The Anaheim Angels ended their 42-year wait on Sunday night, while Barry Bonds still hasn't found what he's looking for.
The Angels cruised to a 4-1 victory over San Francisco in Game 7 of the World Series at Edison Field, claiming their first championship and slamming the door on Bonds' 17-year quest for a ring to call his own.
Garret Anderson's three-run double off Livan Hernandez in the third inning gave the Angels an early lead, and they hung on to cap one of the most amazing Octobers any team has experienced.
Anaheim came from behind to win in eight of its 11 postseason victories, erasing five-run deficits on two occasions, including the Series-turning Game 6 win Saturday night.
"Scott Spiezio put it best when he said, `Hey, the Rally Monkey is in here,' and pointed to his heart," Angels manager Mike Scioscia said. "I think that says it all."
Rookie John Lackey earned the victory, with relievers Brendan Donnelly, Francisco Rodriguez and Troy Percival combining to throw four scoreless innings. The all-California Series set records for most combined runs (85), home runs (21) and extra-base hits (45). Troy Glaus was named Series most valuable player, denying Bonds another award that was in his back pocket only 24 hours earlier.
The Angels' story is so farfetched that if it were a movie, it would probably go straight to video. Anaheim finished 41 games behind division-winning Seattle in 2001 and got off to a 6-14 start this year, the worst in franchise history. The Angels trailed the Yankees 6-1 in the third game of the best-of-five division series but came back to win 9-6 and take the series in four games.
They looked dead against the Giants in the seventh inning of Game 6, only to shrug off a 5-0 deficit and stage an improbable comeback in a do-or-die situation.
Giants manager Dusty Baker and his players must now cope with a long winter of what-ifs, wondering what might have been had the Giants not blown that five-run lead in Game 6.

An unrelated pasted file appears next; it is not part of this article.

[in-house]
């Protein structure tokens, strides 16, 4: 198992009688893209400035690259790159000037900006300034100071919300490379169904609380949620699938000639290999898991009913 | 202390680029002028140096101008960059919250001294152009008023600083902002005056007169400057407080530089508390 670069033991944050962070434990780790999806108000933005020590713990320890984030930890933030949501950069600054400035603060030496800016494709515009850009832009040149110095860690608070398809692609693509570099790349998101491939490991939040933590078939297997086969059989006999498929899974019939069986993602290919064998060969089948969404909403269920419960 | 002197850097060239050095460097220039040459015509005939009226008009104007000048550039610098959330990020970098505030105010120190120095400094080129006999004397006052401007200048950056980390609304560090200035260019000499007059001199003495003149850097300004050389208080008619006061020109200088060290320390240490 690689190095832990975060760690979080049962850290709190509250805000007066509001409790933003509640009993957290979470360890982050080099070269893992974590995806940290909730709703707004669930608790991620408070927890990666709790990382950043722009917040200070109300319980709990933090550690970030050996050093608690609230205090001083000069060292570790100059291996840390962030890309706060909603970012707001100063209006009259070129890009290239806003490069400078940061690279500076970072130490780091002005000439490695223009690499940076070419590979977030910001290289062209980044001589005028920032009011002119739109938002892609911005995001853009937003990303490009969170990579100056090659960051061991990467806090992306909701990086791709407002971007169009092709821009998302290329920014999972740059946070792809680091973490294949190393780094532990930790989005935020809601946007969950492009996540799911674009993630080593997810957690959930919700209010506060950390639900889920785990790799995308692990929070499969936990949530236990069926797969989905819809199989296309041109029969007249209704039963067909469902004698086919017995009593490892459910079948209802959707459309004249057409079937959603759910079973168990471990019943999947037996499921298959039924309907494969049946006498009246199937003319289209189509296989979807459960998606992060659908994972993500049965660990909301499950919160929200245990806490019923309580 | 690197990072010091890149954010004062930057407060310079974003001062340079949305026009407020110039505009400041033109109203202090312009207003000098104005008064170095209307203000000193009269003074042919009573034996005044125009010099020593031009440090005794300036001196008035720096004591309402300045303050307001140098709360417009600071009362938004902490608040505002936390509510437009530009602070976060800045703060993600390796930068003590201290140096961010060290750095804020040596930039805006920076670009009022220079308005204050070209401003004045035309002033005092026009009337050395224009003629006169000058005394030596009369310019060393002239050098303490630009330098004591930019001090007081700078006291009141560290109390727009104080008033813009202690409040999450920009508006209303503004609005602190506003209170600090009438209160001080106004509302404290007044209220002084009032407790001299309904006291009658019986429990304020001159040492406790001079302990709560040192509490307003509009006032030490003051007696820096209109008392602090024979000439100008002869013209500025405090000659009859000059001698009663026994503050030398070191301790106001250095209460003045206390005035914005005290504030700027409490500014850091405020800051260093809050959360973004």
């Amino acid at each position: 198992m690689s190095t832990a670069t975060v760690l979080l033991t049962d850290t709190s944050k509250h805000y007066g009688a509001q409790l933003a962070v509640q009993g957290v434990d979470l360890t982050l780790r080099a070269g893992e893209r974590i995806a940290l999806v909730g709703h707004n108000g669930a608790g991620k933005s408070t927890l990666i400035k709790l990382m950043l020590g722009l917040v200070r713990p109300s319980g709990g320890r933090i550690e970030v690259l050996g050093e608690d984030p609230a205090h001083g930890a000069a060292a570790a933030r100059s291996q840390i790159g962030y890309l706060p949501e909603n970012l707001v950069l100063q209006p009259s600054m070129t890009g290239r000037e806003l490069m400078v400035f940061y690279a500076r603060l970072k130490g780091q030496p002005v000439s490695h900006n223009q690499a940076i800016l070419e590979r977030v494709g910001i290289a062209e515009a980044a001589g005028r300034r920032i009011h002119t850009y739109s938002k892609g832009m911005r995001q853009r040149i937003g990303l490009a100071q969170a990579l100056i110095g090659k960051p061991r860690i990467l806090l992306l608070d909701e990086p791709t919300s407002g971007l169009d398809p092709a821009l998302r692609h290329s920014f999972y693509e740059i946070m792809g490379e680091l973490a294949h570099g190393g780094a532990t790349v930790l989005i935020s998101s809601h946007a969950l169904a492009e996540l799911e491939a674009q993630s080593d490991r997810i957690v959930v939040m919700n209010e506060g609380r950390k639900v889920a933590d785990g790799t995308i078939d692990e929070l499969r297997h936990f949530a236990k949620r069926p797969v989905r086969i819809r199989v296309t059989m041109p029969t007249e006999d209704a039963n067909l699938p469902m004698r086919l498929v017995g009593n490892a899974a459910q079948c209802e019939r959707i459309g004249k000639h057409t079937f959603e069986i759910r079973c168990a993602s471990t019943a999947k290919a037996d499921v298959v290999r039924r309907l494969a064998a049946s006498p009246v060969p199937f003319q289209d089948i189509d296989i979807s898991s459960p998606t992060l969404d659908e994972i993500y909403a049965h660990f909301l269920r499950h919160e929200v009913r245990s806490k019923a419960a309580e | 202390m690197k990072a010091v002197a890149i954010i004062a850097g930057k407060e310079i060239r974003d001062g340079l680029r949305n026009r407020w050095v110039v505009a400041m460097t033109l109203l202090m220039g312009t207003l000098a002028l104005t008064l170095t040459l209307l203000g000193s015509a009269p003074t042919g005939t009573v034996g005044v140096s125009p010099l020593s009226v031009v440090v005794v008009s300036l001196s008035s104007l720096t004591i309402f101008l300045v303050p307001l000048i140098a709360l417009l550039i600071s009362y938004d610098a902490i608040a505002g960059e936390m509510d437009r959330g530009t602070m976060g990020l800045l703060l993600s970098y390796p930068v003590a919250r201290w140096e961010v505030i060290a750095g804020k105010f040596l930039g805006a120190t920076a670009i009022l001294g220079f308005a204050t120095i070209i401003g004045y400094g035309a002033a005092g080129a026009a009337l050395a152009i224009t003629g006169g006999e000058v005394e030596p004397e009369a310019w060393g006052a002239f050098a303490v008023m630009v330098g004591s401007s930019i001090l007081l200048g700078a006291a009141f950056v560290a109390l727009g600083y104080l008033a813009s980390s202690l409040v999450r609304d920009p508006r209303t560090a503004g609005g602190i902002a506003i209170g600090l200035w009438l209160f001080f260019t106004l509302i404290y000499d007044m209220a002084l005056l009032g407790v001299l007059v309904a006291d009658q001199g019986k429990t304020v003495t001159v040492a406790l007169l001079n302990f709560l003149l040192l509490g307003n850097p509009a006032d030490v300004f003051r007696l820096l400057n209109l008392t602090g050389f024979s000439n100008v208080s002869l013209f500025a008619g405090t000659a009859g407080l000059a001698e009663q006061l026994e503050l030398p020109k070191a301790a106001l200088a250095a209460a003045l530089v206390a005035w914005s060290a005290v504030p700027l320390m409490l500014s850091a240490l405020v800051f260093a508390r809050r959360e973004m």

San Francisco has been ravaged by a fire, earthquakes and the dot-com crash during its history, but never before had the city been brought to its knees by a monkey.
"I imagine everybody here--all the fans, the owners, the people in the front office--everybody is kicking themselves," Giants second baseman Jeff Kent said. "They should. They rightfully should. We were close. Not only `six outs close' [in Game 6] but close in the seventh game of the World Series."
Will Bonds ever get another opportunity to win his ring? Will Baker leave the Giants and try his luck with the Cubs or some other team? Will free-agent Kent turn his back on owner Peter Magowan and hook up with the rival Dodgers? Will they ever recover from Game 6?
"I'll remember [Game 6] as long as we are in baseball," Magowan said. "Unless we win the World Series someday."
Reggie Sanders' sacrifice fly in the second gave the Giants a 1-0 lead, but Bengie Molina's RBI double in the bottom of the second tied it. Hernandez continued to struggle in the third, serving up back-to-back singles before hitting Tim Salmon in the right hand to load the bases.
Baker quickly got his bullpen up, but not before Anderson doubled into the right-field corner, clearing the bases and giving Anaheim a 4-1 lead.
Lackey, pitching on three days' rest, pushed the mute button on the Giants' offense, leaving after five innings and watching the bullpen do the rest. Donnelly struck out Tom Goodwin in the sixth with runners on second and third, and Rodriguez struck out three batters in the eighth around a walk to Bonds.
Percival put two runners on and faced the tying run in the ninth, one last scare for Angels fans.
"I said I'm going to throw the same pitches I've thrown all year," Percival said. "That was evident because I brought the tying run to the plate, like I always do."
But Percival struck out Tsuyoshi Shinjo and induced Kenny Lofton to fly out to Darin Erstad, starting the celebration in Anaheim.
Cut. Fade to black.
At long last, the Angels were going to Disneyland.